The Shire Course Review

The legacy of the great, maverick genius Seve Ballesteros lives on just outside London at The Shire

The dramatic closing hole at The Shire London

The legacy of the great, maverick genius Seve Ballesteros lives on just outside London at The Shire

The Shire Course Review

Captain of the triumphant European Ryder Cup team at Valderrama in 1997 and 5-time Major champion Seve Ballesteros is not so famed for his course design. Indeed, he is responsible for just one in England, and it bears the hallmarks of the great man’s flair and his unconventional approach.

Seve's flair lives on at The Shire

Seve's flair lives on at The Shire

Offering excellent value for money, The Shire London is a most hospitable club where the emphasis is on having fun. The course comprises an intriguing mix of six short holes, six par 4s and six par 5s, and if you were to start from the 10th, you would not play two holes consecutively with the same par. It ranks amongst the best golf courses in London.

I began at the first, however, which presents a daunting opening tee shot to a virtual island of a green; a potential card-wrecker before you even get going. Whilst this would be the signature hole on many courses, it is one of many such holes dotted throughout this unique design where water is a regular companion.

The 4th hole demands a brave shot over water

The 4th hole demands a brave shot over water

The second is an example of the Seve style, with a water hazard eating into the fairway which means a short lay-up or a 250-yard carry. A similar but less obtrusive thing happens at the third, and the fourth is a belter of a par 3, again over water, which means it is quite easy to get wet at each of the opening four holes.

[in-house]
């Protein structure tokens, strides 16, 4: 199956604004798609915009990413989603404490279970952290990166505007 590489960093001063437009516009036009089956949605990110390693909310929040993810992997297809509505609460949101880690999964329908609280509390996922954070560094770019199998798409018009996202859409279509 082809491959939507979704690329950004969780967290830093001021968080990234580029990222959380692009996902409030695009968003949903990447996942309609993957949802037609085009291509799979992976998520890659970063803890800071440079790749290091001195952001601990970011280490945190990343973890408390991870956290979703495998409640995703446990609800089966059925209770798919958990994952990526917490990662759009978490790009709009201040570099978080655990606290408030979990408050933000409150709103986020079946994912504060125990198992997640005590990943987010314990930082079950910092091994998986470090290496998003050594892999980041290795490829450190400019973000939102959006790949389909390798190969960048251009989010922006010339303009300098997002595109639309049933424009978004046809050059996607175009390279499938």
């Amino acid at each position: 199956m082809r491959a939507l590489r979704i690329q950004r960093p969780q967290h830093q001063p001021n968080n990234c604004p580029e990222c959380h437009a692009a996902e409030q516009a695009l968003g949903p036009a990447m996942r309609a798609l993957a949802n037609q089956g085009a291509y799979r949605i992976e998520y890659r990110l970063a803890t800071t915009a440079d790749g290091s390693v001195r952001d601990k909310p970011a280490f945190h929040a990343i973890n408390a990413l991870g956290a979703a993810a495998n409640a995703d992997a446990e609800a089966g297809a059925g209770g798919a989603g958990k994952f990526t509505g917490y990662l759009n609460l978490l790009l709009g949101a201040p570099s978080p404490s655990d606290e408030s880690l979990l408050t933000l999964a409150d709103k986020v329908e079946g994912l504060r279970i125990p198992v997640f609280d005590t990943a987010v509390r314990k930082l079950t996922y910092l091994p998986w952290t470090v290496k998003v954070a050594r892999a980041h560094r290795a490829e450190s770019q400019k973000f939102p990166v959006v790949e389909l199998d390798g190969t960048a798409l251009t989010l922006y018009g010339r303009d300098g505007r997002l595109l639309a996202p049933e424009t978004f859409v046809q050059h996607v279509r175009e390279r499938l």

The lovely par-3 7th hole

The lovely par-3 7th hole

There is some respite at the next two, before a lovely short hole at the 7th, again to what is almost an island green. The 9th and 10th are both strong 2-shotters, and I really liked the sweeping par-5 11th which runs from right to left through a kind of hidden valley.

Looking across to the 17th green

Looking across to the 17th green

The 13th presents a real birdie chance, a short par 5 which even I was able to reach in two, and there are two more exciting short holes at 14 and 17.

The 18th is full of risk and reward

The 18th is full of risk and reward

There is yet more drama in store at the par-5 closing hole which rises gently back up to the modern clubhouse via a green surrounded by an S (for Seve) shaped lake.

The course is certainly one that poses many questions, and it will also appeal to the great majority of golfers, especially societies, looking for excitement and drama. There seems little doubt that for golf to thrive, we need to make it more fun, more informal, and more welcoming - and The Shire has this by the bucketful.

Rob Smith
Rob Smith

Rob Smith has been playing golf for more than 40 years and been a contributing editor for Golf Monthly since 2012 specialising in course reviews and travel. He has now played 1,150 different courses in almost 50 countries. Despite lockdowns and travel restrictions last year, he still managed to play 80 different courses during 2021, 43 of them for the first time. This included 21 in 13 days on a trip to East Lothian in October. One of Rob's primary roles is helping to prepare the Top 100 and Next 100 Courses of the UK&I, of which he has played all but nine. Rob is a member of Tandridge Golf Club in Surrey where his handicap hovers around 16. You can contact him at r.smith896@btinternet.com.